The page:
Kenya leads Africa in financial inclusion, with 82.9% of the adult population enjoying access to one financial product or more in 2019.
Kenya is also a regional leader in fintech, with more than 150 fintech startups covering services from money transfer to credit.
Conventional wisdom suggests that more financial inclusion will lead to development by providing financing to SMBs.
Kenya’s growth numbers — projected at 6% for 2020 — suggest the strategy works, although correlation does not prove causation.
But although financial inclusion is one of the UN’s 2030 Sustainable Development Goals, more access to financial products is not an end in itself.
How can we tell if more financial inclusion benefits the Kenyan people?
A permissive regulatory environment has contributed to the growth of fintech in Kenya. But new digital lenders sprout daily, and it is worth exploring how many of those lenders are exploitative.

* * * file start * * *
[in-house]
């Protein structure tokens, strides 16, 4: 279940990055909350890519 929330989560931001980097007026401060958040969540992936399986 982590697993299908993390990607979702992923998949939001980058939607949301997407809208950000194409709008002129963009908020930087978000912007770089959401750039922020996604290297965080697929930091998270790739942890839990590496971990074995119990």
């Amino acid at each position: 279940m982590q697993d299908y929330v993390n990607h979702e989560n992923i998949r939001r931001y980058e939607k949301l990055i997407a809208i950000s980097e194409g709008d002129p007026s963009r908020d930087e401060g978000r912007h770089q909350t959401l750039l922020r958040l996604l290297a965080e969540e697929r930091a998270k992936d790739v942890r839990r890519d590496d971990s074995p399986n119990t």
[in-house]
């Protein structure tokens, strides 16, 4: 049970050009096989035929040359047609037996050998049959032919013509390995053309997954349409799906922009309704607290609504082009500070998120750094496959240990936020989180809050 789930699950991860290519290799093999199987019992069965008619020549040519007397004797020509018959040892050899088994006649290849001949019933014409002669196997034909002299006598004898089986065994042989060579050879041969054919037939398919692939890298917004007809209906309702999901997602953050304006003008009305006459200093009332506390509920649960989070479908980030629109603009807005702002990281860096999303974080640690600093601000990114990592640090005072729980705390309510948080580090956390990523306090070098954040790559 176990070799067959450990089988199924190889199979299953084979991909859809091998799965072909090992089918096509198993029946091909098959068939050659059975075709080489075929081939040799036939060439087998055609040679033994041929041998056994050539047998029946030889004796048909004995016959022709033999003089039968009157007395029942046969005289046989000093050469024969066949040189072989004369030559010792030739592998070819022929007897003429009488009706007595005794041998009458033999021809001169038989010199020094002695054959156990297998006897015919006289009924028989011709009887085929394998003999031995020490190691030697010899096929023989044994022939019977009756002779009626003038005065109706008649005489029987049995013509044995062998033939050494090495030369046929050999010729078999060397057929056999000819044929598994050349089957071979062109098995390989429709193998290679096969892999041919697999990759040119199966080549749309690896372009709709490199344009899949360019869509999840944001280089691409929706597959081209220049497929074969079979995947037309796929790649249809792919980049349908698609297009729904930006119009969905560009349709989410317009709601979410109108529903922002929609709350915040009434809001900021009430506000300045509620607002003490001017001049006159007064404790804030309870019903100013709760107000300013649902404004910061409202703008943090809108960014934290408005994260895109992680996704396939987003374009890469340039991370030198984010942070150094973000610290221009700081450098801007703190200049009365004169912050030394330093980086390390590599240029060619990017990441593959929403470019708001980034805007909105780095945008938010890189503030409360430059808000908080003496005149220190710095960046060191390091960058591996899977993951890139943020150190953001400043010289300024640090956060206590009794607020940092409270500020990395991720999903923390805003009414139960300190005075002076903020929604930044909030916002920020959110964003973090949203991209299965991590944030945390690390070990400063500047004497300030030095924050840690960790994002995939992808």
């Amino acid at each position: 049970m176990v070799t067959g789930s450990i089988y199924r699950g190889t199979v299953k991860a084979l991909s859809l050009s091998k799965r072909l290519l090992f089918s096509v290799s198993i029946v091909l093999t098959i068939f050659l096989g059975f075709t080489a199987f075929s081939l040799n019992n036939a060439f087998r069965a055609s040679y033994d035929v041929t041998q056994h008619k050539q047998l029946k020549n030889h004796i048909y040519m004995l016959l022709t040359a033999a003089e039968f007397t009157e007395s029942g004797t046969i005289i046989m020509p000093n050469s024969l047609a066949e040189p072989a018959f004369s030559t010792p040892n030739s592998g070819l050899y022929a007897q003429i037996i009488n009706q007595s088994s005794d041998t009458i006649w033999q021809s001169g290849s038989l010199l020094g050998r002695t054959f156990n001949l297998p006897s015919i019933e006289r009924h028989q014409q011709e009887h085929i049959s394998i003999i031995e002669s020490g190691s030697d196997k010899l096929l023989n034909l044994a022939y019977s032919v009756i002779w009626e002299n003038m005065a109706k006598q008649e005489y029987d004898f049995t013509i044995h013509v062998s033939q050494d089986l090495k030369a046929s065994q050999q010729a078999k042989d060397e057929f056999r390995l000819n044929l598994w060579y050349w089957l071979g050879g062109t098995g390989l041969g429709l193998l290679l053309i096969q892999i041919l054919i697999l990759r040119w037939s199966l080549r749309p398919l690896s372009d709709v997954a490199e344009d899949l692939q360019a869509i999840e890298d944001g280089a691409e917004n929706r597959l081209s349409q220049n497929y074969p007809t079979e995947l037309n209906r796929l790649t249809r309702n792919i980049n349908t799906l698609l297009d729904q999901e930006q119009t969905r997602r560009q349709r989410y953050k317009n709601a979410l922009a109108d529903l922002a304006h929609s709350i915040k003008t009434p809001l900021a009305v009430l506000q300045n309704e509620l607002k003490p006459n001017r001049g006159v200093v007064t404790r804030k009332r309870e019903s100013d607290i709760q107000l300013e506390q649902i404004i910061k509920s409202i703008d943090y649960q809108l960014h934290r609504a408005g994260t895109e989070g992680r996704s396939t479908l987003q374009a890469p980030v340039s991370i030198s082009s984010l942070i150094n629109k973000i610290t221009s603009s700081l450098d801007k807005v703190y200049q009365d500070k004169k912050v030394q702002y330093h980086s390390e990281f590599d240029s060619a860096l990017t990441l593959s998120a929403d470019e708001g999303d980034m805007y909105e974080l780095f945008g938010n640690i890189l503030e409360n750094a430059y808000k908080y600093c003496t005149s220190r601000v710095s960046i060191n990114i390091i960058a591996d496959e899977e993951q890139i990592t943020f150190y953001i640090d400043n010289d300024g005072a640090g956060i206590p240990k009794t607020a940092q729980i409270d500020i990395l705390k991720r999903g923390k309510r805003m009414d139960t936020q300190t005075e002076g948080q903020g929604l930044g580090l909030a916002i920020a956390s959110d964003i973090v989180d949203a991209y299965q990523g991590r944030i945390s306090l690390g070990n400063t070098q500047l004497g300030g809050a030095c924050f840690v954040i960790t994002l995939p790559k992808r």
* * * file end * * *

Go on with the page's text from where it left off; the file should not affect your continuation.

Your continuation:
The country’s Credit Reference Bureau, or CRB, maintains a list of blacklisted borrowers that approaches three million in number. Some of those blacklisted failed to repay loans as little as $2.
Of particular concern are “blind loans” and “lend-to-learn” schemes, which can cause credit bubbles and tend to target the vulnerable.
A friendly regulatory environment creates low entry barriers, which is good for stimulating activity, but sometimes bad for consumers.
Getting the balance right is key to Kenya fostering true financial inclusion in a way that supports the broader economy — not just the fintech sector.